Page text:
Choice to-day of commercial TV companies 

9 December 2020 tbs.pm/71775

The Sutton Coldfield Transmissions

By Our Political Correspondent

 

 

 

From the Birmingham Post for 2 November 1954

One, and possibly two, additional programmes companies to operate commercial television in its opening phase from September next year will be selected to-day by the Independent Television Authority, meeting in London.

M.P.s believe that it is intended at present that the Granada Theatres Company (Mr. Bernstein’s organisation) should have the main, and possibly all, of the transmissions from Sutton Coldfield for the Midland area, but this may be altered after consideration of the claims of other enrolled programme companies.

 

Former Granada cinema

The Granada Theatre, Acton (1937-1972), photographed in 2010 by Ewan Munro on Flickr, CC-BY-SA 2.0

 

The next contract will probably be offered to the Associated Broadcasting Development Co., of which Mr. Norman Collins (formerly TV controller of the B.B.C.) is a director. The claims of another company which has applied – the Independent Television Programme Co., of which Mr. Prince Littler is chairman and Mr. Val Parnell managing director – are also expected to be considered to-day.

Sharing Out Time

The Authority announced last Tuesday the choice of the first three companies – Granada Theatres, Broadcast Relay Services and Associated Newspapers, and the Kemsley-Winnick group.

Transmission times on the first three stations (Birmingham, London and Manchester) is being divided into weekdays (Monday to Friday) and week-ends (Saturdays and Sundays). This provides six transmission periods and, theoretically, room for six programmes companies to share time on the three stations.

At present the Authority is inclined to limit the first appointments of programme companies to five. There may possibly not be any further appointments until the Scottish commercial station is provided in a year’s time.

 


 

❛❛Russ J Graham writes: Send three and fourpence, we’re going to a dance.

A game of ‘Chinese whispers’ (US: ‘telephone’) is being played here. A nameless MP has heard from someone who has heard from someone at the ITA and has reported the words in a noisy bar to the Post‘s political correspondent. The result is a completely garbled news story that contradicts itself a couple of times in just six short paragraphs and gets the hook of the piece startlingly wrong.

Granada had done a lot of research into where their ITV company would serve. It needed to be wet, it needed to be outside of London, it needed to be far from the bulk of their cinema estate. Manchester was the obvious – and only – choice. And that’s what they applied for.

Would they have taken the Midlands? Oh yes, if offered, they probably would rather than miss out on the commercial television bonanza entirely. But they were never offered it, so the point is moot.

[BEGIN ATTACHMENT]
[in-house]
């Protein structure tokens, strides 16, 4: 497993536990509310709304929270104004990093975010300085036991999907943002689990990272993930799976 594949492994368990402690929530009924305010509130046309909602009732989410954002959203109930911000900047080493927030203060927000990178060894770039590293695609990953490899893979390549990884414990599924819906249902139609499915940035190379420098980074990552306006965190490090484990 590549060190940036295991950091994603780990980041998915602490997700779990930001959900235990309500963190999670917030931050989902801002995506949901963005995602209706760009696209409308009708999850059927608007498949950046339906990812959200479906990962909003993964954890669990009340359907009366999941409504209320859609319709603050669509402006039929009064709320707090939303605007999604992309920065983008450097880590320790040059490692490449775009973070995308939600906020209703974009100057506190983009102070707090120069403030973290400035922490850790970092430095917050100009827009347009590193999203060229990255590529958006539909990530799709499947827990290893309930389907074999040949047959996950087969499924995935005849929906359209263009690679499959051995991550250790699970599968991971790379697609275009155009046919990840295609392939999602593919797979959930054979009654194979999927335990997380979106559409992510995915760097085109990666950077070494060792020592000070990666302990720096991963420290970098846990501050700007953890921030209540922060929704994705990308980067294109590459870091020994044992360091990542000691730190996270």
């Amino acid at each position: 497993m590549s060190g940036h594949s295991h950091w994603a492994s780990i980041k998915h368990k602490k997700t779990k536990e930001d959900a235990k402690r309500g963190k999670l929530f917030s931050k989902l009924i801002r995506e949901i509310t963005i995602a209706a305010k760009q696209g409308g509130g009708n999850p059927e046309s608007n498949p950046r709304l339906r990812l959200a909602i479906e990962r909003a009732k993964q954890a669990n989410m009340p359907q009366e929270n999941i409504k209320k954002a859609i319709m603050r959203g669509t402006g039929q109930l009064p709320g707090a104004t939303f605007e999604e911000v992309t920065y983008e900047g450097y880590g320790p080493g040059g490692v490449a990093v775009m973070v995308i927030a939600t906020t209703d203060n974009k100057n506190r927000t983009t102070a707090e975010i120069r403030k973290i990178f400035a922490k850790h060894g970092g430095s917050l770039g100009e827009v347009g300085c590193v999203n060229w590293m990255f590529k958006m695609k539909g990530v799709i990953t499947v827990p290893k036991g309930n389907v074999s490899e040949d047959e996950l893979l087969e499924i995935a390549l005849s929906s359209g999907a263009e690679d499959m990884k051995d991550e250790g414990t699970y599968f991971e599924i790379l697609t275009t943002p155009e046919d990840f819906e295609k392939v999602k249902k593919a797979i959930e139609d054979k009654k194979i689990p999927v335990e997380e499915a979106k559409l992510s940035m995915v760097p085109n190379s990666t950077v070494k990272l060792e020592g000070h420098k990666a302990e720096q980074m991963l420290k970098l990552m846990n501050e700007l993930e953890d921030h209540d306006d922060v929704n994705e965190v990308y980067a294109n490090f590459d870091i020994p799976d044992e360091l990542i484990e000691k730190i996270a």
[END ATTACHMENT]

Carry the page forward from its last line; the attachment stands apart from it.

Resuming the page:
The political correspondent, or his sub-editor, is vaguely aware of the system as proposed by the ITA, and after the line about Granada getting 7 days in the Midlands, then goes on to talk about the weekday/weekend split for all the main regions that had already been announced.

They’ve noticed that five companies are being talked about – Granada, BRS/Associated, KW, ABPC and ITPC – for three regions, and have thus guessed that one more company is needed to provide the six that will fill the splits. But they’ve ignored, or didn’t know about, the plan for the companies to be as even as possible income to prevent any one of them becoming dominant in the system.

 

 

Six companies in three regions would leave the London weekday contractor with all the spoils, the rest to be shared out in ever-smaller amounts down to the unlucky company that got Saturdays and Sundays in the Midlands. That company, if it stood alone, would certainly be considered a ‘minor’ company in the ITV that ultimately developed, with a presence on a par with Tyne Tees or Southern.

All the signs were that four companies were going to be appointed in the three regions, in whatever manner that divided up the income best but certain that one would have two regions simultaneously and one would have weekends somewhere large and weekdays somewhere smaller. Throwing these pieces into the air and seeing where they land is a very unlikely thing for the ITA to do. Much more likely that they’d follow the logical pattern of having Midlands and North united at weekends, and the Midlands or North weekday contractors also given London weekends.

Why five companies at this point? Well, ABDC had the will to be a contractor, whilst ITPC had the money to become one. ABDC not getting a contract would be a slap in the face to Norman Collins, who had been campaigning for commercial television for years. But he had no money. ITPC was rolling in money and had the talent all sewn up too. But for that latter reason, the ITA was wary of handing them a slice of the new ITV.

Instead, they considered asking ITPC to be a ‘contractor at large’, having no region but making programmes for the others to buy. The number of things that could go wrong were large, not least being that, once ITPC was established as a non-region contractor, firing it would be impossible: the ITV companies could simply continue to individually buy the programmes that the ITA didn’t like.

In the end, they decided to combine ABDC’s drive with ITPC’s talent (and, eventually, Pye’s money) into what would become ATV. This worked, but not for Norman Collins. The ITA made him deputy chairman of the new combine, a post with neither power nor authority. He who pays the piper calls the tune: Lew Grade and Prince Littler had control of the money; Collins was squeezed out.

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